In reality, determining whether each item of information is about an individual will require an evaluative conclusion that depends upon the facts of any individual case. Importantly, even if a single piece of information is not ‘about the individual’, it may be about the individual when combined with other information.
Aggregation of information, and specificity, is what makes information personal and protected from misuse and disclosure.
To be clear, if the information is not ‘about’ a particular person, then it cannot be personal information under the Privacy Act.
The second test we must apply to determine whether information is personal information requires we ask: is the individual the information is about identified or reasonably identifiable?
Answering this question is also an evaluative process, the outcome of which will differ based upon the facts of each individual case.
Telstra clarifies that when answering this question external material may be considered. For example, if a person’s name is published this will not necessarily equate to the identification of that person. Particularly, if the name of the person is not uncommon. However, if an organisation publishes a statement such as:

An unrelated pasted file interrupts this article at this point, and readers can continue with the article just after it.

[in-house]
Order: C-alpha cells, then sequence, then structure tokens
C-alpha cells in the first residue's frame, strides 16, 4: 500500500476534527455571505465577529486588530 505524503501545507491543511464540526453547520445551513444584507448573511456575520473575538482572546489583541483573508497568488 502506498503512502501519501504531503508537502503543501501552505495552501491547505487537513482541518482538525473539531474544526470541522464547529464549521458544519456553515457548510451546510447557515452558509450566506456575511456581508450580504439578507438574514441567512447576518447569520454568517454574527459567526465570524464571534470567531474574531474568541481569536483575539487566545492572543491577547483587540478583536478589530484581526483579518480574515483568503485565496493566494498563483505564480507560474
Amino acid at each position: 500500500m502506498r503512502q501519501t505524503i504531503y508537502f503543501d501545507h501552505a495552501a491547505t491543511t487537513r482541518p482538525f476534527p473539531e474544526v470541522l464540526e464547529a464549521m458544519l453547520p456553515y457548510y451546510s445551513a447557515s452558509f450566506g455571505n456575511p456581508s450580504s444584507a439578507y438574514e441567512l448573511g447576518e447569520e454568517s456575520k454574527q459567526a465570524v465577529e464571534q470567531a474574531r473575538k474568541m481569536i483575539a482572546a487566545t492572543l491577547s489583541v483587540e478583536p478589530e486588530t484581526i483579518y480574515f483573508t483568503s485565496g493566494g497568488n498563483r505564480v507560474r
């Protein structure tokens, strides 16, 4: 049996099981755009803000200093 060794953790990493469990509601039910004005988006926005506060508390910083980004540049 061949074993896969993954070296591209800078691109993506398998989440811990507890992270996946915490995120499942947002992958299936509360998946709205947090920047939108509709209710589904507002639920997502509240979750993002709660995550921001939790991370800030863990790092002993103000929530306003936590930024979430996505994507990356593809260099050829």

“[Name] attends an Anglican grammar school in the Campbelltown area”
Then this may constitute a disclosure of ‘personal information’ because by cross matching the name with the social media or registries of Anglican grammar schools in the Campbelltown area the named person may be reasonably identified.
As stated in Telstra, determining whether information is personal information does not require that an organisation scours the public domain to ascertain whether there is information which can be connected to form personal information. Instead, it requires a practical consideration of what might be matters of general knowledge.
Telstra provides us with further examples. If, for example, the information is along the lines of:
“singer and songwriter who died prematurely”
Then it is unlikely that it could be said that the identity of the individual can be reasonably ascertained from that information.
If the information is:
“female singer and songwriter who died prematurely”
Then again, it is unlikely that it could be said that the identity of the individual can be reasonably ascertained from that information. But if the information is:
“English female singer and songwriter who was known for her eclectic mix of musical genres of soul, rhythm and blues and jazz but who died prematurely in July 2011”
Then, according to the Telstra cases, this likely constitutes personal information because, reasonably, the aggregated data identifies or is likely to identify a specific individual.
“It’s not personal Sonny, it’s strictly business.”
— Michael Corleone, The Godfather (1972)